Tuesday, March 6, 2018

Death and Taxes

Friends, if you're anything like me, you're relieved that Republicans managed to pass a massive tax reform bill (and tax cut) late in 2017.  Nonetheless, you also realize that much work remains to be done if we are to make our tax system, well, great, or even good.  Read more about it in my latest article, which discusses the need for further tax reform:


  1. Dr. Waddy: I am ignorant when it comes to economics and taxes. I hate the complications of our tax regime but think it to be partly a result of our democracy, the radical modification of which, (eg. flat tax) might have unintended negative consequences.So much that is now close to organic (eg.personal economic strategies which take our tax realities into necessary consideration; people whose very livelihoods are based in our present tax structure)would probably be disrupted. Still, I'd support the flat tax, as long as it was eased in with protections for those of good will who depended on the former structure. I do not understand the recent budget deal but I still trust our canny President to make of it (as he may have intended), a good deal. I think your proposals in your article are solid and workable and I hope they are followed.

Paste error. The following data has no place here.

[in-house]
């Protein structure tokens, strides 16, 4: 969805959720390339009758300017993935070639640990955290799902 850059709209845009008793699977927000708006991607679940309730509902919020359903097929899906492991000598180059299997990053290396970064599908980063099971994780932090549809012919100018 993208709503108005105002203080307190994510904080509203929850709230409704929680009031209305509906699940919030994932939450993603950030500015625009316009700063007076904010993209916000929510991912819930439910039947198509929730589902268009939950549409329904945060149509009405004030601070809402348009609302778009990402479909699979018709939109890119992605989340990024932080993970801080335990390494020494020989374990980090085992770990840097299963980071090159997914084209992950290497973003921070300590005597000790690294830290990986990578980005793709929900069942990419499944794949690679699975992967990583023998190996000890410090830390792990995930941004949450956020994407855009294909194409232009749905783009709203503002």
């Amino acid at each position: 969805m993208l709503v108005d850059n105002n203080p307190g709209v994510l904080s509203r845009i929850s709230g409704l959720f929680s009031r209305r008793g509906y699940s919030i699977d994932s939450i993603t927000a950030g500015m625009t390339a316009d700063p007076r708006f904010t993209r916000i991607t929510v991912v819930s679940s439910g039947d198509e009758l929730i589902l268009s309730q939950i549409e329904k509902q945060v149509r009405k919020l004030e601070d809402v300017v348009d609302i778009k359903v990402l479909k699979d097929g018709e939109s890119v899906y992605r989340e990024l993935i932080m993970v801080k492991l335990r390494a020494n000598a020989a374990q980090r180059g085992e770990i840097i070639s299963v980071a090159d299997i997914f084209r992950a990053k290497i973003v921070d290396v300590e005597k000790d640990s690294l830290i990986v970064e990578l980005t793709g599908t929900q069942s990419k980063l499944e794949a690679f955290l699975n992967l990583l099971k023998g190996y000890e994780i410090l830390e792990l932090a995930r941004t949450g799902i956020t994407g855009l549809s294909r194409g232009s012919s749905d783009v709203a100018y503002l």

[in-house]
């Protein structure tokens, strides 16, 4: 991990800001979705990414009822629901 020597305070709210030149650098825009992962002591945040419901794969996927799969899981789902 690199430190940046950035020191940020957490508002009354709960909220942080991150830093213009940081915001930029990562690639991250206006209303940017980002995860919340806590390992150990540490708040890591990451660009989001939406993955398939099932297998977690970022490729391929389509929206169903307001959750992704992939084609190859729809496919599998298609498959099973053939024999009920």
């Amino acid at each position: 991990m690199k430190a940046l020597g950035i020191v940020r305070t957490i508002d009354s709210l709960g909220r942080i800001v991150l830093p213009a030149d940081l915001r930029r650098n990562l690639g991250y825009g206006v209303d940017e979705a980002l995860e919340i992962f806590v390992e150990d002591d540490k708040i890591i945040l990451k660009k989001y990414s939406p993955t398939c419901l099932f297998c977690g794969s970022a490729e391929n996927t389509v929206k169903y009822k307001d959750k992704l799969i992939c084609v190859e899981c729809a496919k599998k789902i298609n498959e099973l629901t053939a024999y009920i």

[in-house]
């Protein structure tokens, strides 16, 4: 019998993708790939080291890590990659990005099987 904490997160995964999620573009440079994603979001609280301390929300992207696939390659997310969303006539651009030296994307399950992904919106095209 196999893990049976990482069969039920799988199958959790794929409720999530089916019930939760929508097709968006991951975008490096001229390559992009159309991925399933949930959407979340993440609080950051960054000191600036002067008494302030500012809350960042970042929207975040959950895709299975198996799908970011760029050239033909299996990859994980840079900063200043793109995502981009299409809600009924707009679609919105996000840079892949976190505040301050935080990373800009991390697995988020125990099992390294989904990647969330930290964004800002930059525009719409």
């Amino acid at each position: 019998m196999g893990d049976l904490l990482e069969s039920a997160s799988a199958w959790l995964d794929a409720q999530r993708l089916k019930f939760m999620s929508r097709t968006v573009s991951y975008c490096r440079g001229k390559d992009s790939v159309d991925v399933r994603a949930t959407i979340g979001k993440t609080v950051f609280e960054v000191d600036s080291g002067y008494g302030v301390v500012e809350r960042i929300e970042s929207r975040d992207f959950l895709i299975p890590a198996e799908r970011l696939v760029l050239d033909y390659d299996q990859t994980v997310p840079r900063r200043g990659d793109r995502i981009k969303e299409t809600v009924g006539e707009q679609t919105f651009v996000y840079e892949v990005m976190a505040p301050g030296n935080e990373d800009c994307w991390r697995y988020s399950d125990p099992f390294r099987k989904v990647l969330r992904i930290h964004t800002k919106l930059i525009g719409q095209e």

2. Thank you, Jack! You're right that shifting to a flat tax would create winners and losers. The good news, for those who are skeptical of the flat tax, is that it will never happen. Our governmental system is only capable of incremental change at a glacial pace -- unless, of course, our judicial masters decide to rule by fiat, which they often do.